This view will be dramatically different coming soon.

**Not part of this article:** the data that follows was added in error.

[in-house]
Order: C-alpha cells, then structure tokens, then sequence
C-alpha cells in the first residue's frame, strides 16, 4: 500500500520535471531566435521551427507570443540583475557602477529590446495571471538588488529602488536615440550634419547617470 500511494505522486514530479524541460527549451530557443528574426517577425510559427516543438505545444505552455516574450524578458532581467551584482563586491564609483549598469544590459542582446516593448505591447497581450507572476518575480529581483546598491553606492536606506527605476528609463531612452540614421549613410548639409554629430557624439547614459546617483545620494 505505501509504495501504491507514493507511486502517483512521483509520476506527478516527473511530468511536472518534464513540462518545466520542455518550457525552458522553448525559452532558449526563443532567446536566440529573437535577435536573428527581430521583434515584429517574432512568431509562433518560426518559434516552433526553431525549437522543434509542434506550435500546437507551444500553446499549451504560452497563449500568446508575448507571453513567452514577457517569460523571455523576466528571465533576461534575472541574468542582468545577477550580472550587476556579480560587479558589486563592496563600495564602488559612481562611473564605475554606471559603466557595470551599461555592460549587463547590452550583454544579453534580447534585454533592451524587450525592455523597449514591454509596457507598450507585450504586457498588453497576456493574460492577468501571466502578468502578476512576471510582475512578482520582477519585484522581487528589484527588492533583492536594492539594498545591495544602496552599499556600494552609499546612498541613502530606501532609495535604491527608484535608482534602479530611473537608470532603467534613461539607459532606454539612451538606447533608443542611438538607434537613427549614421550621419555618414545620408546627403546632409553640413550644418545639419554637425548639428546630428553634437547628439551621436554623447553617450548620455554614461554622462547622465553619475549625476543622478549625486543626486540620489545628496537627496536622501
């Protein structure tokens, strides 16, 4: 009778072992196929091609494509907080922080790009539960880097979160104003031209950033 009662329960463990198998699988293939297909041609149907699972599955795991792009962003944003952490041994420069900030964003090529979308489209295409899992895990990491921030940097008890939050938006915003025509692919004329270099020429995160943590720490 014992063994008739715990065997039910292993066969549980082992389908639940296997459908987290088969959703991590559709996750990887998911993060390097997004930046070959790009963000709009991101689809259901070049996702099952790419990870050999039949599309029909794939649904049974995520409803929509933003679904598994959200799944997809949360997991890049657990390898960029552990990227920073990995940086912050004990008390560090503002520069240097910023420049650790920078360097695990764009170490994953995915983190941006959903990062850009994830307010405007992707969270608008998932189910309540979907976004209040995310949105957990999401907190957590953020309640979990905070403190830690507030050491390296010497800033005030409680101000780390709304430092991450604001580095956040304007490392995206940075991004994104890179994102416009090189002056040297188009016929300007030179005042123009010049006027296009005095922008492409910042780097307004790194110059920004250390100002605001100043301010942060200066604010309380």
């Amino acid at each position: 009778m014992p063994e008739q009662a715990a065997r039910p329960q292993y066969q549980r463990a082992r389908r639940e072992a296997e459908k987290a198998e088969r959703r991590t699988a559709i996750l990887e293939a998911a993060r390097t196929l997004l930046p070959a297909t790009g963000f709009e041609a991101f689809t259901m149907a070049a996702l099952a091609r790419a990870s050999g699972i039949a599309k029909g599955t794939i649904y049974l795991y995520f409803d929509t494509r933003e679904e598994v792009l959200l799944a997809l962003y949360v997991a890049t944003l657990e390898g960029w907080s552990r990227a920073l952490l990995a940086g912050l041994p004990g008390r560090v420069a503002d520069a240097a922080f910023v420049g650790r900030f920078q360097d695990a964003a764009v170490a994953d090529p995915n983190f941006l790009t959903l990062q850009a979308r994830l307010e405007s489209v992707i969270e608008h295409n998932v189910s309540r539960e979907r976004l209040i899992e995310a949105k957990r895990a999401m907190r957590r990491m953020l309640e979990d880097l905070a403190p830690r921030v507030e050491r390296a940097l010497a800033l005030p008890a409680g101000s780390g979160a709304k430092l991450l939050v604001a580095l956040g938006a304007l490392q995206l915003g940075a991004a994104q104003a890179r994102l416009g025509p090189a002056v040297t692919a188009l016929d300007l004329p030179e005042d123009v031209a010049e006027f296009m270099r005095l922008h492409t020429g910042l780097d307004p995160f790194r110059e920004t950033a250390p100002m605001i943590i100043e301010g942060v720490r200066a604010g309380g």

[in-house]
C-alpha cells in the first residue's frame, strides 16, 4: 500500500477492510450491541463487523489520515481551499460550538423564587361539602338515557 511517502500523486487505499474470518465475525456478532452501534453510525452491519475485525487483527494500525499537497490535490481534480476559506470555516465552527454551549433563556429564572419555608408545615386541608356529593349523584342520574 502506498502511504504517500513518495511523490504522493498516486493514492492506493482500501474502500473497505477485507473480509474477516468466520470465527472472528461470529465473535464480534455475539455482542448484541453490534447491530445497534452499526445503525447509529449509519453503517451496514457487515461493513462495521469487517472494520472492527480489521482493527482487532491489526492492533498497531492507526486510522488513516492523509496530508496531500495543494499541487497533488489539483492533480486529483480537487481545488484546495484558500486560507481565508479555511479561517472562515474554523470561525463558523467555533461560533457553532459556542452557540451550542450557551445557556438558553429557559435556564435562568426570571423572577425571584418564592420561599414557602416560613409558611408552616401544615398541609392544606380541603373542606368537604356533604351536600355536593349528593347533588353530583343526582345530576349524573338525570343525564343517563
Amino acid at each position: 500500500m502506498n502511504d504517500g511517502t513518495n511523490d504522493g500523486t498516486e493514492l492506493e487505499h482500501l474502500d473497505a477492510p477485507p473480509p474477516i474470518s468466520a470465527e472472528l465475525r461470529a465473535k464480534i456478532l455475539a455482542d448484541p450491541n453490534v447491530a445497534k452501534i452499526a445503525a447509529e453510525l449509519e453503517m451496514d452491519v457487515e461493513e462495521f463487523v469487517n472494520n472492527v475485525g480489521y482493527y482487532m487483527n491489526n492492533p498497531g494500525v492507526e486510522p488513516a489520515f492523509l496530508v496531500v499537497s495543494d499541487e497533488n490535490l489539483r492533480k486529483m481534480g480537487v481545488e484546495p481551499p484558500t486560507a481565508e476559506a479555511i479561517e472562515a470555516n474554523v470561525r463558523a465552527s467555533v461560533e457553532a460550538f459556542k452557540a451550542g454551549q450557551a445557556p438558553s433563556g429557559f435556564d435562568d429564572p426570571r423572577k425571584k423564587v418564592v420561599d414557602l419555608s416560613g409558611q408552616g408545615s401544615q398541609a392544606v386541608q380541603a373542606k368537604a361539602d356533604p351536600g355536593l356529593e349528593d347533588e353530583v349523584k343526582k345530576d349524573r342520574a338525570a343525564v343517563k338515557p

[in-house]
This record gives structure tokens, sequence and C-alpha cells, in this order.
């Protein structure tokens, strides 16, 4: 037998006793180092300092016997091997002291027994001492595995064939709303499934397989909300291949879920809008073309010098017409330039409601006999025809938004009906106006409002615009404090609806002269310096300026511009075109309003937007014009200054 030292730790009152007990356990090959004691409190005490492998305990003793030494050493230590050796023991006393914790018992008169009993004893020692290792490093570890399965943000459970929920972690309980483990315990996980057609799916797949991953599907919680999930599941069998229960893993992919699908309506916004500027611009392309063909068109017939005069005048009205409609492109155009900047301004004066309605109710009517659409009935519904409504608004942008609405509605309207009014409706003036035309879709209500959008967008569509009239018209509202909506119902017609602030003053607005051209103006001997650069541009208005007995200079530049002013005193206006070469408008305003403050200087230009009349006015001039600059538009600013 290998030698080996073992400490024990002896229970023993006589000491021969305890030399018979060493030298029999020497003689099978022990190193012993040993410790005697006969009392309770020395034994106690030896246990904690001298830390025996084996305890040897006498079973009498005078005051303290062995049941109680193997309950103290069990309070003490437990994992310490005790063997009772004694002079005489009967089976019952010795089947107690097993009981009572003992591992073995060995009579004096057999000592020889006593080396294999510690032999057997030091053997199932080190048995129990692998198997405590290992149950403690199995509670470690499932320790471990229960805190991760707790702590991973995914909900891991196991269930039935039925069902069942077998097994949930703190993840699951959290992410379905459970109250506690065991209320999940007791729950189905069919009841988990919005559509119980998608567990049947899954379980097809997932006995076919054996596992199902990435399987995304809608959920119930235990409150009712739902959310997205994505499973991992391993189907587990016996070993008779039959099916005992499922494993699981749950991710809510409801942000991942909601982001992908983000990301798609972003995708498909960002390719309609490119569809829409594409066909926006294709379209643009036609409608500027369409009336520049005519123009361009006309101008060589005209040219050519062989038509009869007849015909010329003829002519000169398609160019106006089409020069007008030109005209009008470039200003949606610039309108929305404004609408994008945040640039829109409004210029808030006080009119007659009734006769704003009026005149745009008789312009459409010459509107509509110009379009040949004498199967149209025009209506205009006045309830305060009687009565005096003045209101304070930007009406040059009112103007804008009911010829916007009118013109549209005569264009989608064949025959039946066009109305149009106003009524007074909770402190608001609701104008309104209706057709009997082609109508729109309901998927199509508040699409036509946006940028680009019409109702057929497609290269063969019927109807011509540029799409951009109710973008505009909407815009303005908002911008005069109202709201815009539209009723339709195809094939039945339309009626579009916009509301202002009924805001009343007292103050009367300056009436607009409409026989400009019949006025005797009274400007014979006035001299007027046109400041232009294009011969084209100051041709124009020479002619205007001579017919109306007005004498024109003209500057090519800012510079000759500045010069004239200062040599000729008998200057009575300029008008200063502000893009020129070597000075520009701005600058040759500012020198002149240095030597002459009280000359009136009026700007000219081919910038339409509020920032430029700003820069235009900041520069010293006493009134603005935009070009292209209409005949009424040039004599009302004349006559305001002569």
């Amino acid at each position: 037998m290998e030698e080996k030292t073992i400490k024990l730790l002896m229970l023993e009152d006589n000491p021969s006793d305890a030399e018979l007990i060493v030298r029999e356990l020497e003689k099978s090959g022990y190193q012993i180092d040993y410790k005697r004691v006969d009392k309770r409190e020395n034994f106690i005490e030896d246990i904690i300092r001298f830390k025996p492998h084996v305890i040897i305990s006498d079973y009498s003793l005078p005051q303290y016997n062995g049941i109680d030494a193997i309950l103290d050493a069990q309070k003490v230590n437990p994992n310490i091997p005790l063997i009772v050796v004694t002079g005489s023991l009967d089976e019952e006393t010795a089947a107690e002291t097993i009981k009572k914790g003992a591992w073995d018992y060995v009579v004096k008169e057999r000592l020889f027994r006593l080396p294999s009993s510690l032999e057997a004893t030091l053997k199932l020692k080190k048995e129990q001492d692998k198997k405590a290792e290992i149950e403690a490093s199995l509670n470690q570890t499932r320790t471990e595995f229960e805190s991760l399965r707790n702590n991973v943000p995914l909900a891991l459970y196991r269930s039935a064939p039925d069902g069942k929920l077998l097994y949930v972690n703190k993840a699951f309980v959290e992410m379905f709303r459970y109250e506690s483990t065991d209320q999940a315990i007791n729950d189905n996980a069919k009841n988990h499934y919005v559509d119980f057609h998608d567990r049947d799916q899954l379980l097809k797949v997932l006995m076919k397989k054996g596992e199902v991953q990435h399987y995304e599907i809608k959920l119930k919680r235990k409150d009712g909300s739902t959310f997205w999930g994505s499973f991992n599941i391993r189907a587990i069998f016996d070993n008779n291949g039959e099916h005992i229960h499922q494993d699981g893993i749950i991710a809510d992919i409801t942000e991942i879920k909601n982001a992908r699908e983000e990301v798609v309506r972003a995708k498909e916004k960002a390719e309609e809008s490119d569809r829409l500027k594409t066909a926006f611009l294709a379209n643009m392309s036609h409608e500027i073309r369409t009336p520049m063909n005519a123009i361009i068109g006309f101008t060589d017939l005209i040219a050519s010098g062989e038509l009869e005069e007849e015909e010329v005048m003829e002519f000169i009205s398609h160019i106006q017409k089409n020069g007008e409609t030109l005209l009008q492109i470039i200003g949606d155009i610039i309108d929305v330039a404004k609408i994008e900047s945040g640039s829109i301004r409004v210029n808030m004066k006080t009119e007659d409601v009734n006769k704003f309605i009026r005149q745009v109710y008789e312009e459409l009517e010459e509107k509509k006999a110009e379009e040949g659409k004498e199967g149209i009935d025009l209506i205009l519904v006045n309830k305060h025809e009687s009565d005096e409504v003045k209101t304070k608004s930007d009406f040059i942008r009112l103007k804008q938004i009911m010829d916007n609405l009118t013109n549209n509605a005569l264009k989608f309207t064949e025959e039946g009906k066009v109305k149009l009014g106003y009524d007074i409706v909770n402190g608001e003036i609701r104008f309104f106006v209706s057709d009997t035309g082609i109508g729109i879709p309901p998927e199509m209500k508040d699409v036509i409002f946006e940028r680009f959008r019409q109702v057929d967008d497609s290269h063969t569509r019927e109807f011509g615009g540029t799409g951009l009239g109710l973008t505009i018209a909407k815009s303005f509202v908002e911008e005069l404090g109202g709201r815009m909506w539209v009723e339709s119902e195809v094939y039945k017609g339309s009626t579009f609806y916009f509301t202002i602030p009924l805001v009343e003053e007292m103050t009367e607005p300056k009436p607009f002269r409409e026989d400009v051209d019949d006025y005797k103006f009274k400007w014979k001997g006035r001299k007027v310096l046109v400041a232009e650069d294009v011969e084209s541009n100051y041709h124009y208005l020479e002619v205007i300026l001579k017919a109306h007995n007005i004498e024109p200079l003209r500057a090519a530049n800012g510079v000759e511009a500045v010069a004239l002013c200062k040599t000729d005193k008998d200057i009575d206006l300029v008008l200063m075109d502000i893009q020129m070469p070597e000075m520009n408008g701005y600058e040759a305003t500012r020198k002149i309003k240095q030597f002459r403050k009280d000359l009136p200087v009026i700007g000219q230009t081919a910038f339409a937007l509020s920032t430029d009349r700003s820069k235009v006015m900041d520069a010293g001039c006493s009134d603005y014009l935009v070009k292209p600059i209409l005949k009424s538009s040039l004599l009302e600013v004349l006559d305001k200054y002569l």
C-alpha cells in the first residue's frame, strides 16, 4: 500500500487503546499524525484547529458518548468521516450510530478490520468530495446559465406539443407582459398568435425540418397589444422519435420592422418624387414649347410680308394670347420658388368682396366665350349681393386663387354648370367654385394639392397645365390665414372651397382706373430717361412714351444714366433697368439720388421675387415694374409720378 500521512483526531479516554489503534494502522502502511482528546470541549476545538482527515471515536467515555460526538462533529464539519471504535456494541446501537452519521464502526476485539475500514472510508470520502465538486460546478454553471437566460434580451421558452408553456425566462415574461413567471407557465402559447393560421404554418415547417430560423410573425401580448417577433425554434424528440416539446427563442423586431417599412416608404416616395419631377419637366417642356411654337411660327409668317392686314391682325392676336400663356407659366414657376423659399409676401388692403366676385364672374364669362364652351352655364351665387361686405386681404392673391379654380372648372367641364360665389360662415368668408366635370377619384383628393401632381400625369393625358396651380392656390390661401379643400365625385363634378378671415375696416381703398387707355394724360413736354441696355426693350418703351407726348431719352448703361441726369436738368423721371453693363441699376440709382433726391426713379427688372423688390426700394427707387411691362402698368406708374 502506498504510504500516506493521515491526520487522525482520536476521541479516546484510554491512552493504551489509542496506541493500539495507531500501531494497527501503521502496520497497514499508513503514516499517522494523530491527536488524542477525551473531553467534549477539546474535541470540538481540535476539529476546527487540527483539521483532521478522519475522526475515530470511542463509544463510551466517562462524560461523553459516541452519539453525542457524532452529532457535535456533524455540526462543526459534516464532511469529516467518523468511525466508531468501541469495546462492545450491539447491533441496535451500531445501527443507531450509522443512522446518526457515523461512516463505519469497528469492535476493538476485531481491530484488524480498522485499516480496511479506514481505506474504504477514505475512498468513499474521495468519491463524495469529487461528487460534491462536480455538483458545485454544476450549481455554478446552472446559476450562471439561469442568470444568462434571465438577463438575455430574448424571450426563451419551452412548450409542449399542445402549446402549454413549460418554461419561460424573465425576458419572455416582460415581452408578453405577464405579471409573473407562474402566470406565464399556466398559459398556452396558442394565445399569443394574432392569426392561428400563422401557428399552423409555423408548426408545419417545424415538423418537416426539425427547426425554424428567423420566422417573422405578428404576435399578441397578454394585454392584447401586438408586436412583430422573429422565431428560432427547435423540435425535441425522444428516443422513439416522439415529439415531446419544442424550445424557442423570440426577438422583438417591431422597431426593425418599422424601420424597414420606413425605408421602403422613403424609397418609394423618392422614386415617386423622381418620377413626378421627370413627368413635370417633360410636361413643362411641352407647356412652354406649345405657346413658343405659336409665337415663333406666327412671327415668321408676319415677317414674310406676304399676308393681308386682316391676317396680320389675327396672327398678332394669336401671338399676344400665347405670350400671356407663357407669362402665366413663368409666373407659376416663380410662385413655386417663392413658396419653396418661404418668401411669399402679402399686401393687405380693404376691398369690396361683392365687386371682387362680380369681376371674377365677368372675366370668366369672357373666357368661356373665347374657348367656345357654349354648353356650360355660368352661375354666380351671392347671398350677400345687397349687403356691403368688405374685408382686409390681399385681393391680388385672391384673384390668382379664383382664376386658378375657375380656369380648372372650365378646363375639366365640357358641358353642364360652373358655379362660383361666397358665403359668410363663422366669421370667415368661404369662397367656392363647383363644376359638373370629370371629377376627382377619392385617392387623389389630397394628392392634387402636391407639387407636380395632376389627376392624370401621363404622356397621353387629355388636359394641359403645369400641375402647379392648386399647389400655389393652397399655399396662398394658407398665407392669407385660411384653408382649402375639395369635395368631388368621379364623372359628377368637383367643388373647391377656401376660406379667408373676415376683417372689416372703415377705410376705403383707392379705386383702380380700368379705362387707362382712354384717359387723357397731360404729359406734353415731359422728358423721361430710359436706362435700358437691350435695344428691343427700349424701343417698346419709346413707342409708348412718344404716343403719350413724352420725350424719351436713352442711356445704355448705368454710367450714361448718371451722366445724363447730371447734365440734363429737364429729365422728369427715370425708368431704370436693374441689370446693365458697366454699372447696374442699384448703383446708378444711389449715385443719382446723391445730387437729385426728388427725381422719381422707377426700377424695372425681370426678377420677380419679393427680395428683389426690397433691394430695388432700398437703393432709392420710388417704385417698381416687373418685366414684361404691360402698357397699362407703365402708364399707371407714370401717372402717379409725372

The attention now turns to the second week of January, and with Savarese's introduction happening, the next few weeks include this year's MLS Super Draft and MLS Combine. Los Angeles FC is joining MLS for 2018, and while Portland escaped the expansion draft in not losing a player, the addition of a 23rd club altered the 2018 MLS schedule slightly. All teams will play 34 matches; Portland will play each Eastern Conference team once, and every Western Conference side twice (1 at home, 1 on the road) except for one side where they play a third time. For the Timbers, the schedulers gave them the Seattle Sounders FC as their selected team, so the Sounders will visit Providence Park twice in 2018 while Portland ventures to C-Lunk just once in 2018. Due to stadium construction, the Timbers will play their first 5 matches on the road, but get a very favorable draw in late July through August of home matches. There is some significant travel late in August with 2 midweek matches and 2 cross country trips between August 15 and September 1, but otherwise the layout seems very balances. The Timbers have just 3 Wednesday matches all year with most matches falling on Saturday and Sunday, so most fans should be able to watch either in person or on TV. I anticipate all matches will be televised, and at this point, 12 of the Timbers' 34 matches are on national TV (ESPN, ESPN2, Fox, Fox Sports1 or Univision) so finding them should be relatively easy. Honestly, I'm excited for this coming season and can't wait to see what happens over the next few weeks.